Remembrance Sunday was held this year in Whitehall on November 13th and the ceremony was staged…with the usual spectacular turnout of the British Royal Family and the UK/Commonwealth establishment. The presence of WW1 veterans has virtually ceased, but the haunting music which rings out while wreaths are placed on the Cenotaph is a powerful reminder of the immense sadness suffered by the UK community in the first World War. That this institution has remained strong is a poignant reminder of the evil effects of militaristic opportunism … but this year’s Ukraine War shows that the problem it results from has not been solved. There are still brutal militaristic opportunists around who are tone deaf to the misery they create and the depth of revulsion their aggressions provoke.
The previous blog raised the central ethical question which we are still grossly neglecting, namely the problem of re-instituting minimal personal ethical standards for society generally, and particularly for families bringing-up children (and schools “educating” them) in an era which is never going to return to the archaic religions en bloc —because they are based on dubious, sketchy history, ancient, long-abandoned world-views and obsolete concepts, not to mention the antique rituals (i.e. theatre) of their services.
Religion may be seen in a modern sociological context as a kind of “discourse” which was formerly a proven, reliable way to transmit minimal ethical standards to the young generations. It worked for more than 2,000 years.
But unfortunately, religion has lost its way, because respect for its message has been diminished by the oceanic rise of science, the four Whammies and the implications of cybernetics.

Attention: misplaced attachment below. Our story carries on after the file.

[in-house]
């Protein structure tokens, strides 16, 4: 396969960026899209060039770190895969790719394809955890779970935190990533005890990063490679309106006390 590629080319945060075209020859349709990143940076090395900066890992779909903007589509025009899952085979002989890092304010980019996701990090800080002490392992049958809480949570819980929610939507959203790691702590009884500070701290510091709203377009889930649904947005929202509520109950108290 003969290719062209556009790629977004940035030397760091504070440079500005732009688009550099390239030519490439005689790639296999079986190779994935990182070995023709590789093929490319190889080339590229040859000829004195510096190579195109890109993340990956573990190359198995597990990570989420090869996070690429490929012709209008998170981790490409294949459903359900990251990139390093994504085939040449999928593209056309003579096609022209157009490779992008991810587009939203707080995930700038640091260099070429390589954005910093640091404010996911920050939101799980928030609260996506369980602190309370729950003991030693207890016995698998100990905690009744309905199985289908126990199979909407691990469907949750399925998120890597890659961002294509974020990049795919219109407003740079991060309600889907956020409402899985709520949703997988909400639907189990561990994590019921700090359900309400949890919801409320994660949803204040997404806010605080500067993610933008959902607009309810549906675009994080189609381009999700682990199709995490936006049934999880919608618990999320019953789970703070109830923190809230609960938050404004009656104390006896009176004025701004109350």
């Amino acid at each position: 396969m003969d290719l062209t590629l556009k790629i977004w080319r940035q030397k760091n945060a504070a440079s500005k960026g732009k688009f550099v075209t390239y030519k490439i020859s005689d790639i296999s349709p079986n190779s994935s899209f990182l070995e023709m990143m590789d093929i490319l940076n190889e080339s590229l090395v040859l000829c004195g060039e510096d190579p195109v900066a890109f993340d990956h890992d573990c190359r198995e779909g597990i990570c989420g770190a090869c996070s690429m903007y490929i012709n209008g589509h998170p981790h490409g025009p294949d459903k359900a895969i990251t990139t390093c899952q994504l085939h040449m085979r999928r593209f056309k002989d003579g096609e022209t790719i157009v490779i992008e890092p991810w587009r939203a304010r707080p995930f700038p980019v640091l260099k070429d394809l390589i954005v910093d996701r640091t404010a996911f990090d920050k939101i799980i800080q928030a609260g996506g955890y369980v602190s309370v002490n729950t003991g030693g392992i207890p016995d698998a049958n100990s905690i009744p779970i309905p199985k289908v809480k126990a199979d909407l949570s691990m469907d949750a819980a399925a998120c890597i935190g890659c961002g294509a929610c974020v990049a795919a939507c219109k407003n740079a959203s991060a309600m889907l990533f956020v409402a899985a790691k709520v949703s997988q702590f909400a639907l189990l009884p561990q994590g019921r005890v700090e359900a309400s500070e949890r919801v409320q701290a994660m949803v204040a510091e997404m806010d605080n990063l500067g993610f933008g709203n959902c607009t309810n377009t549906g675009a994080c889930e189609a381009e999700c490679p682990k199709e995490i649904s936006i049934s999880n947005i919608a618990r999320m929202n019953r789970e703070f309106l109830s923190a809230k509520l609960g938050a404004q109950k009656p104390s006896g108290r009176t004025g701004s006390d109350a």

It has been realised by a thoughtful minority for quite a long time that religion is not the only way to underpin minimal ethical standards.
Moral philosophers have long since focused onto the central concept which must underlie minimal ethical standards, namely, personal accountability. The main reason why we all need minimal ethical standards is that —in civilised societies— we are personally accountable for our potentially psyche-bruising actions vis-à-vis others, and if we don’t take any notice of this “accountability”, our reputations will inevitably be blackened by those who suffer the bruising.
This bruising is seared into the memories of those who have been bruised: they are not going to forget it, so the bad reputation it attaches to the bruiser will stay, and dog her or him for a long time.
The problem about this today is not that the concept of accountability has been abandoned —on the contrary it has been embraced by many young people in new vivid, emotive ways— but that it has lost its rigour. A very high, unobvious standard of accuracy, generality and sensitivity is needed, because the psyche-bruising which can flow from our actions is a thousand times more vivid to the victim than the perpetrator. We all have minds and consciousness, which makes us acutely aware of our own experiences, but relatively only dimly aware of how our actions bear down onto others.
The very word ‘accountability’ hints here at an association with maths, and religious monotheism too was probably a consequence of mathematic rationality refining the putative explanation of existence, and attributing it to a single infinite supermind.
But mathematics lost the plot in 1901 with Russell’s Contradiction, and after first going into a dim, unpopular, phobic condition, maths has now almost disappeared from ordinary conversation.
We need a quite new, fresh, naturalistic concept of mathematics based on its twin goals, to be a Pathfinder for Progress and the Heartland of Truth. (You can read much more about this in my recent six essays in the New English Review.) We need a new way of teaching mathematics, which makes vivid sense to the learner. Finally we need to realise that mathematics is not the only 100% abstract modelling logos. There is also the newly emergent Anti-mathematics —unveiled in these blogs— which can potentially enable us to acquire a much more credible, realistic model of physical and cosmological reality … one closely related anthropically to our own psychic freedom and creative powers. The net effect will hopefully be a much more rigorous personal accountability … which is probably the only way we can envisage the presently ominous, badly messed-up, crisis-prone world sorting itself out.
CHRISTOPHER ORMELL 1st December 2022